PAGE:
Eating to Reach Health Goals
THURSDAY, May 23, 2019 (HealthDay News) -- What and when you eat certain foods can boost how you feel at different times during the day. When it comes to meal planning, timing is everything.
Important for anyone trying to lose weight, research shows that having a high-protein breakfast -- that means 35 grams' worth -- can keep your appetite in check for the entire day. It may even help you avoid evening snacking. Options with that amount of protein include a very generous cup-and-a-half of Greek yogurt; an omelet prepared with one egg and three egg whites and filled with ricotta or cottage cheese; or a less conventional breakfast of four ounces of chicken breast or six ounces of canned salmon.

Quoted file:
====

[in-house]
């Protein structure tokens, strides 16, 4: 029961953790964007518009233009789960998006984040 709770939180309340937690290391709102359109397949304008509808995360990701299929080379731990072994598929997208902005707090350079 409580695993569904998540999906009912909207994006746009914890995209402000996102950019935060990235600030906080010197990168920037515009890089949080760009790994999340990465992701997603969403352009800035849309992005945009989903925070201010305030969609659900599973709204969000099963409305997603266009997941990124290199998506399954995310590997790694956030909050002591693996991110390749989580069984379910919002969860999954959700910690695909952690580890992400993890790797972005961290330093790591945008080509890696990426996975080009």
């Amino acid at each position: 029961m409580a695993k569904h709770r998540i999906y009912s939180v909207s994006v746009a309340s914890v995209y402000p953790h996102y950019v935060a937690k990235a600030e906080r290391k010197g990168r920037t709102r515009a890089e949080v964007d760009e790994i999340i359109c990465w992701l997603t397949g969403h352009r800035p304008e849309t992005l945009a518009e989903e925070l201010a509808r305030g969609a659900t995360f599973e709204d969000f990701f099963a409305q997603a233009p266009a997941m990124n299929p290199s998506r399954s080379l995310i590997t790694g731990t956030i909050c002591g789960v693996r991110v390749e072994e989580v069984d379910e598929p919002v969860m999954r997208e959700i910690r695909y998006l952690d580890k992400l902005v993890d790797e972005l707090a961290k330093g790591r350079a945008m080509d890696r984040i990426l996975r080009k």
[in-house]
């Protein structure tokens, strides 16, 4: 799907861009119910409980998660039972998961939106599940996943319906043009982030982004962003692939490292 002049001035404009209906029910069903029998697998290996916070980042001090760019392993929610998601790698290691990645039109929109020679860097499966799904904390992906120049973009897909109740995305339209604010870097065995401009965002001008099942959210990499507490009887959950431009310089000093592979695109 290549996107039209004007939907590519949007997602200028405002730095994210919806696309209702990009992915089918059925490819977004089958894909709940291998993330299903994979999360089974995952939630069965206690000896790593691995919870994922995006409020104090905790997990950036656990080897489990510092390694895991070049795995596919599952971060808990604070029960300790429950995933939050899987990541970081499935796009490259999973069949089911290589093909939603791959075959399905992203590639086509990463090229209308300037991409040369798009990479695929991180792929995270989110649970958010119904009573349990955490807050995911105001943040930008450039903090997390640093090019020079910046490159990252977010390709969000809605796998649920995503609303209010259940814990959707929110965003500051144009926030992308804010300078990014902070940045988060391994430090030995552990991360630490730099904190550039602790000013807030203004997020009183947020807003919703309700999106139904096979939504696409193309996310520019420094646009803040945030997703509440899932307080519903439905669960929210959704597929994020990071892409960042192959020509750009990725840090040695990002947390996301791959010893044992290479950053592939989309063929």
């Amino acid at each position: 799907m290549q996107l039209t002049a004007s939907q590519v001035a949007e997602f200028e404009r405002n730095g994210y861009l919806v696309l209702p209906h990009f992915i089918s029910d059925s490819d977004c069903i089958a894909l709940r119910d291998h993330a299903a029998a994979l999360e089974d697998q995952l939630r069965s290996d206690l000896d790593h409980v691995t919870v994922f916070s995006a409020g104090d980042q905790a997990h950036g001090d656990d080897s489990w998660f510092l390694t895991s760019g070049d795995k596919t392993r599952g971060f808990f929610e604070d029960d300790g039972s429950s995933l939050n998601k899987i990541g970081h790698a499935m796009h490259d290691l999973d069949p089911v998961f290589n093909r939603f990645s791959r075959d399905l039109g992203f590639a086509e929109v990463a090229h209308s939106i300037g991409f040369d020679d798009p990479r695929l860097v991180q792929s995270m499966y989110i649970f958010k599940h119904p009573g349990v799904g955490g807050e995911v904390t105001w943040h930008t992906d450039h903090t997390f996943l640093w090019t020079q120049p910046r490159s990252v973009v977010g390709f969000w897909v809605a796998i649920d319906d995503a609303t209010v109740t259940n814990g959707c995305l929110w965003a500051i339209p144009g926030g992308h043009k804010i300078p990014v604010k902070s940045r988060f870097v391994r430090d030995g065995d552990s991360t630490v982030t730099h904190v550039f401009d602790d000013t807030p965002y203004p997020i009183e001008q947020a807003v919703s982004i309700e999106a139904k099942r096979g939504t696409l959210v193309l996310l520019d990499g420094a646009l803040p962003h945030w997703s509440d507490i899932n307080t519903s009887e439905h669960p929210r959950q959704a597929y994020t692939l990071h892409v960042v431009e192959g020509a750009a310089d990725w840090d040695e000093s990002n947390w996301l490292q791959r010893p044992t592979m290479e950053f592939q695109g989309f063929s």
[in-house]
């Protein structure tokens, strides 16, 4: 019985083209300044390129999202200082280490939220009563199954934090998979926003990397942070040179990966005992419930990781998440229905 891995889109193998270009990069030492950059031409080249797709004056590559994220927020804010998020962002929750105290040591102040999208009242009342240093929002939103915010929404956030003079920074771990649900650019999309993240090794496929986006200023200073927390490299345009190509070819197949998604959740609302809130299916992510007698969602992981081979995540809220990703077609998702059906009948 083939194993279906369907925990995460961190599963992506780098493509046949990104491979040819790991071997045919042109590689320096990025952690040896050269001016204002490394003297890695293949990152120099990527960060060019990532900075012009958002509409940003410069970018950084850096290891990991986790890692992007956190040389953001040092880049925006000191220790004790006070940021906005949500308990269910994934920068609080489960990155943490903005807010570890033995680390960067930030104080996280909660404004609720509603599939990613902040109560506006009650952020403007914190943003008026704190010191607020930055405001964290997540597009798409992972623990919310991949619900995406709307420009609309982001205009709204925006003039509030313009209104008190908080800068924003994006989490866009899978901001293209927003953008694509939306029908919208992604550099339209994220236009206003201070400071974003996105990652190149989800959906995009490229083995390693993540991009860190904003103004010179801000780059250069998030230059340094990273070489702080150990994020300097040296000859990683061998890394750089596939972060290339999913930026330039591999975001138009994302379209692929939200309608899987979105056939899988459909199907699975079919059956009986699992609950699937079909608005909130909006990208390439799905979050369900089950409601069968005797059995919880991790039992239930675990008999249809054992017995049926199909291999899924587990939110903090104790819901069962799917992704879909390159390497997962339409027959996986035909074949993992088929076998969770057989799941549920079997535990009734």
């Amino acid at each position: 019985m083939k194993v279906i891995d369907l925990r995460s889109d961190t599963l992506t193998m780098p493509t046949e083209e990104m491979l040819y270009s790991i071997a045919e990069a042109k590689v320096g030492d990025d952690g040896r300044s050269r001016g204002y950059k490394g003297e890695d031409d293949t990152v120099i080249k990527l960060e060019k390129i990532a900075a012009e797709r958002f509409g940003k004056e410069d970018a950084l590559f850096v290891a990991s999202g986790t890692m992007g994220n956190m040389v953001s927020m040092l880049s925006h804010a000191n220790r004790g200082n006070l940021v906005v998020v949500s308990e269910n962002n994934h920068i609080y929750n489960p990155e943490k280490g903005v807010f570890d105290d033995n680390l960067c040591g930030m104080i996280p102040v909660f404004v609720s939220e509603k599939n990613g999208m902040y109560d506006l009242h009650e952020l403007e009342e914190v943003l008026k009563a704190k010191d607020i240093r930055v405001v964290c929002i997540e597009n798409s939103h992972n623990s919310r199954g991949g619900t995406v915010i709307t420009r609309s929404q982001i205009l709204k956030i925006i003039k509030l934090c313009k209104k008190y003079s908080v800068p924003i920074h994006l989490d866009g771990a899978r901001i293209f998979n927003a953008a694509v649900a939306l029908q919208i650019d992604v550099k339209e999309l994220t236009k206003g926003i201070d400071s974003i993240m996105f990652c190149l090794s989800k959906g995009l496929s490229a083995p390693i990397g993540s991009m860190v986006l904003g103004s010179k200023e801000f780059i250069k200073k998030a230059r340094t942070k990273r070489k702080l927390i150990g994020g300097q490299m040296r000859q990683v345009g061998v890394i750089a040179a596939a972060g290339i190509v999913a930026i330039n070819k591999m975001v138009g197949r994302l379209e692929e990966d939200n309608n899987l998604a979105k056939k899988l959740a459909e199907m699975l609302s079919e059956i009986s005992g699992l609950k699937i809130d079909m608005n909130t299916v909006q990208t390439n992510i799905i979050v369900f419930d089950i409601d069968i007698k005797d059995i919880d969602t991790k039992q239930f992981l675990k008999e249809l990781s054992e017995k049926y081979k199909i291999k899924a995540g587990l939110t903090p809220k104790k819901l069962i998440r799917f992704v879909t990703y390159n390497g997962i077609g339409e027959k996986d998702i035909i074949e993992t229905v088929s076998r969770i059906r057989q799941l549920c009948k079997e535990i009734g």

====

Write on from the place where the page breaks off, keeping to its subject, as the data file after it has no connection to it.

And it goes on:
A lot has been written about what to eat before and after workouts. Choosing the right foods at the appropriate times can boost your stamina and quicken recovery time. Current thinking is to have a small meal with carbs and protein one to three hours before you exercise, and then a snack 15 to 20 minutes afterward to replenish energy stores and help muscles grow.
Pre-Exercise Fuel Choices
Peanut butter and banana or PBJ sandwich
Fruit slices with nut butter
Greek yogurt or oatmeal and berries
Handful of raisins and nuts
Post-Exercise Fuel Choices
One study found that having more high-fiber foods -- something most people rarely get enough of for colon health -- throughout the day, along with cutting back on saturated fat and sugar, could lead to deeper, more restorative sleep. As a bonus, this switch might also help you fall asleep faster.
The American Council on Exercise has more about fueling before exercise to maximize your performance.